Women warrior song and Highway of Tears

Hey all!

A bit of history

So far my posts have been about the Native culture, practices and beliefs and today I want to switch gears for a bit. As with the Native culture, also comes trauma. Actually years and years of trauma. There will soon be a section specifically about historical trauma but I thought I would introduce the notion here. Historical trauma or intergenerational trauma is trauma that is passed down from one generation to the other. Our behaviors are learned, as children we learn to behave a certain way. To copy someone, to protect ourselves, to survive. Violence, substance abuse and mental health issues have a higher prevalence in the Native people. Violent ways or substance abuse issues are passed down from great grand-parents, to grand-parents, to parents to children who keep it going with their children. Remember the saying about what we do affects the next seven generations? Well this is what I mean. In order to survive, those unhealthy patterns are repeated.

The effects of events such as the introduction of alcohol by the white man, the loss of the lands, the residential schools system and the welfare scoop of the 1960’s, to name a few, still have a major effect on the Native people. Who are trying to sift through the trauma they themselves went through as well as their ancestors. Some ceremonies have a healing purpose, such as the healing circle. Some stories, some of us would not believe  are true. But they are, they are. Such violence and such pain. But the traditional native way of healing, called the Red Road or the Red Path, offers a way of life that is healing. And it is much needed within that culture to break the cycle so that they and the next generations can be healthy.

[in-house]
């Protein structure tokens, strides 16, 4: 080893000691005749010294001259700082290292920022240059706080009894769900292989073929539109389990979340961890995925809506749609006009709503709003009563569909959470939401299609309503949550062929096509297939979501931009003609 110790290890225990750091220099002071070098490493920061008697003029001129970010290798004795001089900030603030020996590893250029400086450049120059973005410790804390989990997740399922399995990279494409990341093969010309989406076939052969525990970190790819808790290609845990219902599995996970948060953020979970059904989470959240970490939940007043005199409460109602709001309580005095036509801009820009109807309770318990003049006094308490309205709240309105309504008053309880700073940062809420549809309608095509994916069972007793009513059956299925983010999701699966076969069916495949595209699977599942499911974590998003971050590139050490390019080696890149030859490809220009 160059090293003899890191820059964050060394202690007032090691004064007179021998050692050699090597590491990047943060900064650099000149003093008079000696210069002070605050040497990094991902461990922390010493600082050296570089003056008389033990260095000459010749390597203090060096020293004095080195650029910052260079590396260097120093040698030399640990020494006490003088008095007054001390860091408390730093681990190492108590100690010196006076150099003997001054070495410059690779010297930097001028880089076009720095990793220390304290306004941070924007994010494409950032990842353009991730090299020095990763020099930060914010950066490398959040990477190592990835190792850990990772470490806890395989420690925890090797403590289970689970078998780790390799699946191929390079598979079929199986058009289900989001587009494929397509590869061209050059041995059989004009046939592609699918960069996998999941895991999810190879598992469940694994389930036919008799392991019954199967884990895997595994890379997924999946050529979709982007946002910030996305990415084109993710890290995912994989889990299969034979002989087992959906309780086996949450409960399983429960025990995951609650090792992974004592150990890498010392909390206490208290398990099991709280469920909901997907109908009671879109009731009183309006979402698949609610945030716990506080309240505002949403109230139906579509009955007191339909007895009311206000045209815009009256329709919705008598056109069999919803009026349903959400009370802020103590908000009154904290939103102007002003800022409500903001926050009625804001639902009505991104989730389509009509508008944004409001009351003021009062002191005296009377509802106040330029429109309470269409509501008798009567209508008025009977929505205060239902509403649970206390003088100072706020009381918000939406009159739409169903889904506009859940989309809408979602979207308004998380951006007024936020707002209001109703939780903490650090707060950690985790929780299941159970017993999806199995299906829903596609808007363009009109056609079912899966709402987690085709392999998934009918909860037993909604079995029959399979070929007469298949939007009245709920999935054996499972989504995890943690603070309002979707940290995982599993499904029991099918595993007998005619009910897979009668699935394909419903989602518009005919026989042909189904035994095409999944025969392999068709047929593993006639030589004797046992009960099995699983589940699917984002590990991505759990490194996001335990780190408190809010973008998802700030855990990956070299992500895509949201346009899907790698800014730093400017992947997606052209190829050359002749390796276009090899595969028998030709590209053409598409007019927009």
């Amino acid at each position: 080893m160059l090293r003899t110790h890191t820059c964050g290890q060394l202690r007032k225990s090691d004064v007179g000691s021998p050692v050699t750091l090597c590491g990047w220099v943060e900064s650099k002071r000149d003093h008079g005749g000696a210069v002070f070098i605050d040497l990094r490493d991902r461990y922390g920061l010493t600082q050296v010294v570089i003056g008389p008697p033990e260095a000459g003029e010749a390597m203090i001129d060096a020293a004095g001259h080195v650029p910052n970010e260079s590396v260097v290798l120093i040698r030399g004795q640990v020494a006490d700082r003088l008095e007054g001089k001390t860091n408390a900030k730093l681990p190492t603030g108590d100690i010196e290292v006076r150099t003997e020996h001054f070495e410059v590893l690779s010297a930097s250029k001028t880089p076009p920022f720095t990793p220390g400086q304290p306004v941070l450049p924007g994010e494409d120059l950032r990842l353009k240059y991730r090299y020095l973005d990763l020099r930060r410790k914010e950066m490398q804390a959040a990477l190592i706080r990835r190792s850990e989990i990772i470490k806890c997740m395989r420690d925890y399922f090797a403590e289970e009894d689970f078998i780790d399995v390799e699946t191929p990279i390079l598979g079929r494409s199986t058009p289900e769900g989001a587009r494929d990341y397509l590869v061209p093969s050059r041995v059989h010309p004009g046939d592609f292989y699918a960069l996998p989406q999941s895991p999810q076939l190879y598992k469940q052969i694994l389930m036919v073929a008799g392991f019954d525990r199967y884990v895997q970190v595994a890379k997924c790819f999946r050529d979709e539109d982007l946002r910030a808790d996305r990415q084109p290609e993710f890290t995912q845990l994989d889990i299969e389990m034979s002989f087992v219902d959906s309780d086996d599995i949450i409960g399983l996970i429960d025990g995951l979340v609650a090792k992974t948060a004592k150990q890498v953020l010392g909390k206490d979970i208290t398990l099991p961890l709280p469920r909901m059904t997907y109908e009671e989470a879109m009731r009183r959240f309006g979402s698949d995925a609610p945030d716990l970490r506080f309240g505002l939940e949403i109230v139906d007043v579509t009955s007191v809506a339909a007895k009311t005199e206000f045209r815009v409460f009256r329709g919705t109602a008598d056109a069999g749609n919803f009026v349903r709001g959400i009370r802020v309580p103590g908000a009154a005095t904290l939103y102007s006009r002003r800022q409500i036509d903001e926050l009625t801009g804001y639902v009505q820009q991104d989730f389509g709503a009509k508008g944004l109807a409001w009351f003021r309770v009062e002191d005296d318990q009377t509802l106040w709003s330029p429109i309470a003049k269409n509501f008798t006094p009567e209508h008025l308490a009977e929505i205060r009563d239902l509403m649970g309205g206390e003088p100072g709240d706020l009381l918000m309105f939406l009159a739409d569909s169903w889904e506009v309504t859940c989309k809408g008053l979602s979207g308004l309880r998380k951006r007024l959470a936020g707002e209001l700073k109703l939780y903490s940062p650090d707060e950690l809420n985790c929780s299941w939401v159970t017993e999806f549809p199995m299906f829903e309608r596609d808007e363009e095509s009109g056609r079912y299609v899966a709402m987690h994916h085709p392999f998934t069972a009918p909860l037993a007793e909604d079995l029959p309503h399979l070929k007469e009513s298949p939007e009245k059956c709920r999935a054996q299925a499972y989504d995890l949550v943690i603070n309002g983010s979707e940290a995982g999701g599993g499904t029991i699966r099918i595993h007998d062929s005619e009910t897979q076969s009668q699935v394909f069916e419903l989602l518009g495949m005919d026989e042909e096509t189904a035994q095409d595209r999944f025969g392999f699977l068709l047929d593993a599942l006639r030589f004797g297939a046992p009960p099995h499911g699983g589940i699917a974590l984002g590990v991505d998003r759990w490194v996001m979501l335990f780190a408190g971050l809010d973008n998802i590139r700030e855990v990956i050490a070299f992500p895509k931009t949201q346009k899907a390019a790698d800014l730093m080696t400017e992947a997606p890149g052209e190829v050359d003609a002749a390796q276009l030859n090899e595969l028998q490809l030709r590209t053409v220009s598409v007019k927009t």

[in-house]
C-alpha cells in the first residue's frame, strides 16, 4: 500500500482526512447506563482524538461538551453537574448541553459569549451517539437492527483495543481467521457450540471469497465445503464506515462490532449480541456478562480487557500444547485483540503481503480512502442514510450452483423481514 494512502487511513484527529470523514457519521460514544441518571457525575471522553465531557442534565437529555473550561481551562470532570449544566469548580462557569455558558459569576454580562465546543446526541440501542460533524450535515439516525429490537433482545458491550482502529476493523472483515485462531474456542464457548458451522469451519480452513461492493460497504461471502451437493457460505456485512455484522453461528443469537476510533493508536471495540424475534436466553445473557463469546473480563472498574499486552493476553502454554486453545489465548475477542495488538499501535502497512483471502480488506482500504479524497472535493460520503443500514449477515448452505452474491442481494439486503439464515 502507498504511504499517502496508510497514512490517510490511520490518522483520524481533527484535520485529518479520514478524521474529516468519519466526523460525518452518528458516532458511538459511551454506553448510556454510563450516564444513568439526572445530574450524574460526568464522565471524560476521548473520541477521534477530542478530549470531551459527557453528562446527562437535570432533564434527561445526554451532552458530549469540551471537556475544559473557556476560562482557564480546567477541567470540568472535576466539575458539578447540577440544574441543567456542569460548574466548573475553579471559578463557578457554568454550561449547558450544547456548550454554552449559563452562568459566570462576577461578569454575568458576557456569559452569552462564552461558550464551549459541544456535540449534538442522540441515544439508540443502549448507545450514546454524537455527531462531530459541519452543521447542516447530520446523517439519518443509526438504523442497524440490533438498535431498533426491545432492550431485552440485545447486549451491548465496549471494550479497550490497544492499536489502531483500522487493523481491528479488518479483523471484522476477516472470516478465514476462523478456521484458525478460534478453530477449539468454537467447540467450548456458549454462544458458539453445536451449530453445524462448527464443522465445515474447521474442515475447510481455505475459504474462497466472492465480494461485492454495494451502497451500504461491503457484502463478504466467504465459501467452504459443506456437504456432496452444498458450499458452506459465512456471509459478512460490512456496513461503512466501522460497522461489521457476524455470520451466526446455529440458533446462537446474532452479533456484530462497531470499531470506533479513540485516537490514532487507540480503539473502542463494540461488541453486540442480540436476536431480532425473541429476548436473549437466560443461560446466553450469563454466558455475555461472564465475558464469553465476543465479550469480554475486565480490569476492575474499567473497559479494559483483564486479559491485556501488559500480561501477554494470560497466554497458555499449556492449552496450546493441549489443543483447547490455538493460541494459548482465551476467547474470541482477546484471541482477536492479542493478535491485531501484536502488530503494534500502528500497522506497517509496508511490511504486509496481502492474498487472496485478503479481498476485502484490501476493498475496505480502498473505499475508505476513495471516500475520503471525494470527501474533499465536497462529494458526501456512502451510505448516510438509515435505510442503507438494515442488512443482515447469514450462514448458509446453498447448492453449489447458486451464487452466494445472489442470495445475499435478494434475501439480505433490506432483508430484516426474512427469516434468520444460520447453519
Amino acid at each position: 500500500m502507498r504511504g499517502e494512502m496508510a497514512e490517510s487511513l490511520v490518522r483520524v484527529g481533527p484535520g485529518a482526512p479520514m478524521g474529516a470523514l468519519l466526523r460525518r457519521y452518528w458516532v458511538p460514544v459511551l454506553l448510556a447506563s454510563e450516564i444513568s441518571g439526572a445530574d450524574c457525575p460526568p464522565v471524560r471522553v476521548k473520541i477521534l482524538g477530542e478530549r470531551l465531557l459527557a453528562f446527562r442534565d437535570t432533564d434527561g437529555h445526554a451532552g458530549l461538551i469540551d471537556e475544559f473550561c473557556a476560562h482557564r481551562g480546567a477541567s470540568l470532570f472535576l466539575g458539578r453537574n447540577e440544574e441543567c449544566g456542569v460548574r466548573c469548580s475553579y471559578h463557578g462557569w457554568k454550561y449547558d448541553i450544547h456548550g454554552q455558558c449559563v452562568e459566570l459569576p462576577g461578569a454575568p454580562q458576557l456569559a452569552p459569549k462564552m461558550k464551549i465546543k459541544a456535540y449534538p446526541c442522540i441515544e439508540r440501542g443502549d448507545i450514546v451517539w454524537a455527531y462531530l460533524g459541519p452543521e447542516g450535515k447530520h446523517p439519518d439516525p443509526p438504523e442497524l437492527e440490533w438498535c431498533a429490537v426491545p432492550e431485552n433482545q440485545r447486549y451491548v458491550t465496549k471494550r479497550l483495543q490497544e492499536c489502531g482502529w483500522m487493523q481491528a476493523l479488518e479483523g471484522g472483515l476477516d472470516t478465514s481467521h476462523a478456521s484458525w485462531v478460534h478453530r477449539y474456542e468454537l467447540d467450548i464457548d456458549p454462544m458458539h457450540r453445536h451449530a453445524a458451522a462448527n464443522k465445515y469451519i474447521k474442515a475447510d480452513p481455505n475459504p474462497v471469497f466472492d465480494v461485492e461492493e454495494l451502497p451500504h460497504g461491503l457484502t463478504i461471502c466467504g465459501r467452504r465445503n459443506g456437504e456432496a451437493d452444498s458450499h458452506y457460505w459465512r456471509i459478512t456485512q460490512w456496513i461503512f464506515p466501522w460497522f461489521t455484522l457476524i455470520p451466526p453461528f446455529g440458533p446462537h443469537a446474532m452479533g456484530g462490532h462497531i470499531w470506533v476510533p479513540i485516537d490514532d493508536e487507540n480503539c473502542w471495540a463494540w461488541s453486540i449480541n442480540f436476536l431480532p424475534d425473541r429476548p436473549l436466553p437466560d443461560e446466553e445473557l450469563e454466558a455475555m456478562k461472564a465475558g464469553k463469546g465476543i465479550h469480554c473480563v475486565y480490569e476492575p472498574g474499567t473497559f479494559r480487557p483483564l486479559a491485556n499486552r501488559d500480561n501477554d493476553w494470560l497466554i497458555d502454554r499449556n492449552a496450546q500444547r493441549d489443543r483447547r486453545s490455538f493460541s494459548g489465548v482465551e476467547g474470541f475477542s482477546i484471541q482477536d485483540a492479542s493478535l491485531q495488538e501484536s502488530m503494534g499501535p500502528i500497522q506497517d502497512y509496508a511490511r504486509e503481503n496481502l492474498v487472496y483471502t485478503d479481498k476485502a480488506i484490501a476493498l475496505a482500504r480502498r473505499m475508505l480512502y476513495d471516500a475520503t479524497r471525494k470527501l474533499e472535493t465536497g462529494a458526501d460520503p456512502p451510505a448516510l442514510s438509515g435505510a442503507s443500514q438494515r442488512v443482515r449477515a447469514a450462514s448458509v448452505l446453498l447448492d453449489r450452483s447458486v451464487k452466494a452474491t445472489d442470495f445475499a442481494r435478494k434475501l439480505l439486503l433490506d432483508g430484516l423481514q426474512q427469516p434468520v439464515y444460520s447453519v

smudging prayer

Missing women and warrior song

In Canada, of the women who go missing or are murdered each year, 80% are Aboriginal. Some were without families to miss them or report them missing. In British Columbia (BC), many of those women have disappeared on what is now referred to as the Highway of Tears, a stretch of highway 16 between Prince George and Prince Rupert. The murders of those women, committed between 1969 and 2011, are often referred to as the Highway of Tears murders and still constitute an open investigation. The Native world, as wide as it can be, is also a small world. And chances are that if you talk to a Native person in BC, they will have known in one way or another, one of those women from the Highway of Tears. For more information, you can visit:

http://www.highwayoftears.ca/

The Women’s warrior song below, is a song in honour of those missing women across Canada (notice the eagle circling above them). I first heard it at a pow wow a few years ago. At the time, I did not know what the song or its meaning was. Nonetheless, I had a strong reaction to it. I suddenly felt ill, struggled breathing and started sweating. Until I focused on a little girl dancing in her moccasins around the drummers. When I told an Elder I had a strange experience, without me saying anything, he described how I had felt. I asked him how he knew. His answer: because you were visited by a spirit and you felt its pain and energy. An experience I will never forget. To this day, I still have chills every time I hear it.

All my Relations

14 thoughts on “Women warrior song and Highway of Tears

  1. Rosemarie

    Hey There. I found your blog using msn. This is an extremely wll written article.